Defensiveness in Relationships

Defensiveness is a common and normal reaction in difficult conversations.  Often, both people are defensive to some degree.

What?  Me? I’m not defensive, YOU are!

Defensiveness happens when you feel like you’re being attacked or accused, whether that is an accurate perception or not.  Defensiveness usually arises not because someone is trying to be difficult but rather they are trying to protect themselves.

But, as natural as defensiveness can be, it can lead to a cycle of back and forth defensiveness that takes you in a never-ending circle of arguments.

I recently attended a conference, and, unfortunately I can’t recall which speaker said this, but, it really struck me.“Defensiveness is the death of awareness.”

That is SO true.  When I think about the times I’ve felt defensive it feels like the walls are closing in and I become very narrowly focused on protecting myself against the onslaught.  I’m just looking down the barrel of a loaded conversation trying to avoid the bullets. There is no self-awareness happening, no good decisions being made and no progress occurring.

BREAKING DOWN THE WALLS

In separation mediation breaking through defensiveness is a normal part of the process.  I help people to break down the walls that defensiveness creates. There are several ways I do this and I wanted to share them with you as tools you can also use in your interactions with people in your life, whether it is your partner, your children or a co-worker.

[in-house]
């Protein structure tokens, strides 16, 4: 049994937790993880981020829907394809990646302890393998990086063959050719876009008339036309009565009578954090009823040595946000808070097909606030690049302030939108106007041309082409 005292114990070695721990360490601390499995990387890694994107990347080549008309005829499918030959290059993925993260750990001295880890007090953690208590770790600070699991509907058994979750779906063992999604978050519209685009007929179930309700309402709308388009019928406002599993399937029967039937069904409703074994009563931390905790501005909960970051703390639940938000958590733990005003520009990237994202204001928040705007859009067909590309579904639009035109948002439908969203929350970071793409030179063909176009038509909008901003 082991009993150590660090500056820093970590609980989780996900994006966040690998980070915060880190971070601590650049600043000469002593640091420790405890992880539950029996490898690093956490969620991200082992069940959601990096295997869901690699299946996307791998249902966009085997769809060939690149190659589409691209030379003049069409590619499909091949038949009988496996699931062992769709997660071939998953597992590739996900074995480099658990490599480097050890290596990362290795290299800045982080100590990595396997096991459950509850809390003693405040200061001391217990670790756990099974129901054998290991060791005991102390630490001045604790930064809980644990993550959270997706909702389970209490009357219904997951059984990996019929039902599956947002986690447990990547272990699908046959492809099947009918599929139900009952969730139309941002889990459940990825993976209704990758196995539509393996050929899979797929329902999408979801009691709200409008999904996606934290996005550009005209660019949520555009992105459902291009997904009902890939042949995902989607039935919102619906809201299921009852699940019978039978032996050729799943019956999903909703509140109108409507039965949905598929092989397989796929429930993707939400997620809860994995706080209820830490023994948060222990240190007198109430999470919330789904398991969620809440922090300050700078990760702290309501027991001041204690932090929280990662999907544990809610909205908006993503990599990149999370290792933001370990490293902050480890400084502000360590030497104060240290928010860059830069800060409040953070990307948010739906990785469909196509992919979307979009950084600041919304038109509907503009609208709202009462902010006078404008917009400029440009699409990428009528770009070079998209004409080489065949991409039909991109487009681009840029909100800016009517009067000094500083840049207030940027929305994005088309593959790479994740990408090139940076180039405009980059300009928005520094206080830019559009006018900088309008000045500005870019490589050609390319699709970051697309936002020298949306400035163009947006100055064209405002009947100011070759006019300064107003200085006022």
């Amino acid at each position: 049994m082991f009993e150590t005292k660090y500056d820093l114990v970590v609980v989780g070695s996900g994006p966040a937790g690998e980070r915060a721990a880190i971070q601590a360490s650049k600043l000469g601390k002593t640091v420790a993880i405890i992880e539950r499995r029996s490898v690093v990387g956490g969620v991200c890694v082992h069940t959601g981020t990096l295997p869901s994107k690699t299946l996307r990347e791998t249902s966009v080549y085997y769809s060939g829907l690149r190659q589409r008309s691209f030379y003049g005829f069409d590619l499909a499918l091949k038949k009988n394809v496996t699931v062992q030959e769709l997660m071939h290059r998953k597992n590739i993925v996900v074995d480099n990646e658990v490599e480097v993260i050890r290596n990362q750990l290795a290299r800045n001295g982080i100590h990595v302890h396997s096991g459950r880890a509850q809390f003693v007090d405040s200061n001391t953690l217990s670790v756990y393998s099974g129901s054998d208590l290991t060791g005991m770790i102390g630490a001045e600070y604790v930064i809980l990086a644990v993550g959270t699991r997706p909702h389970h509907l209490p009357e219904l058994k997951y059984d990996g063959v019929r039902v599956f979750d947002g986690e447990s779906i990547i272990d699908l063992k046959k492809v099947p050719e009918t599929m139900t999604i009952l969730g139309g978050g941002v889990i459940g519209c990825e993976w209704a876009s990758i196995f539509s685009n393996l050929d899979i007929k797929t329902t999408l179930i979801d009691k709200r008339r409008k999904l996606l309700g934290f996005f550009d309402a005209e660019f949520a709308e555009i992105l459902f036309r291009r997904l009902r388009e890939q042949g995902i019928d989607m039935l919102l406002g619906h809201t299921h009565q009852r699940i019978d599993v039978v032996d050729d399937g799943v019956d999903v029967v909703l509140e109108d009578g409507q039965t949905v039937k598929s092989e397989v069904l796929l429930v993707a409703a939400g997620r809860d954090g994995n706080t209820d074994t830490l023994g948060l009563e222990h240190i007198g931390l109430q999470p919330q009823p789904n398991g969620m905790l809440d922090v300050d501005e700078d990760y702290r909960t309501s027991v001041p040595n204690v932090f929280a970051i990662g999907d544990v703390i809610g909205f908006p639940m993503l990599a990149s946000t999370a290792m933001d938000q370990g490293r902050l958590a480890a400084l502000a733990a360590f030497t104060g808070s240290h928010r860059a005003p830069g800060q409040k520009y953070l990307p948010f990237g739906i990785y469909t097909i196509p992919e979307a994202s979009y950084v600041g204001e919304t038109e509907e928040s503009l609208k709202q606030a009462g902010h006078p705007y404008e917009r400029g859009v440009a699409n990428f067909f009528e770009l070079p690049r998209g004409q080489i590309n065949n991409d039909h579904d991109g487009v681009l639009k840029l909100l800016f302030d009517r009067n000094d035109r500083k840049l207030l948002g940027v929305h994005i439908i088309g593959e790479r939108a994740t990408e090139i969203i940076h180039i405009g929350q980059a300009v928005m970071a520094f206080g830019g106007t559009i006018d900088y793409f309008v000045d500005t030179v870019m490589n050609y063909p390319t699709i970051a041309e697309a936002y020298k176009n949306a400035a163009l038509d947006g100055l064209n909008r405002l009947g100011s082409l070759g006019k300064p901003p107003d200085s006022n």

The first thing to try and do is to re-frame the defensiveness.  We usually view defensiveness as bad and try to get the person to change their behavior.  This is usually a fruitless pursuit. Instead, view the defensiveness for what it is – a response to a threat.  When you look at it this way you can start to identify what the perceived threat may be for them and address the threat rather than the behavior.

As I mentioned, defensiveness can be a reciprocal circle that is hard to get yourself back out of once you’ve entered.  Try to remember in these moments, the only person you can control is you. So what can you do to change the dynamic? Start with changing your tone to a more relaxed and calm state.  Empathize with the other person. Even if you think they’re wrong, empathize with how they are feeling and say that out loud. “That must be really hard for you.” Or, “That sounds like it would be difficult to deal with.”

When people are acting defensive there is definitely a feeling of “I’m right and you’re wrong.”  Move away from a win/lose conversation to one where you get curious about what each of you could do differently.  “What could we do different to make it better?” Notice I used “we.” This doesn’t have to be all about you making all of the changes and the other person doing nothing.  The use of “we” makes it feel like you’re on the same team trying to figure out what you can BOTH contribute to improve things.

And finally, get curious!  This is often the answer to many of life’s conversational roadblocks.  Ask questions that help you better understand their needs, their concerns and what’s important to them.  In return, you can offer your own perspective on your needs.

When you can break through the defensiveness you are on your way to a more trusting and respectful conversation that leads to effective problem solving and good.

The first step is as simple as asking

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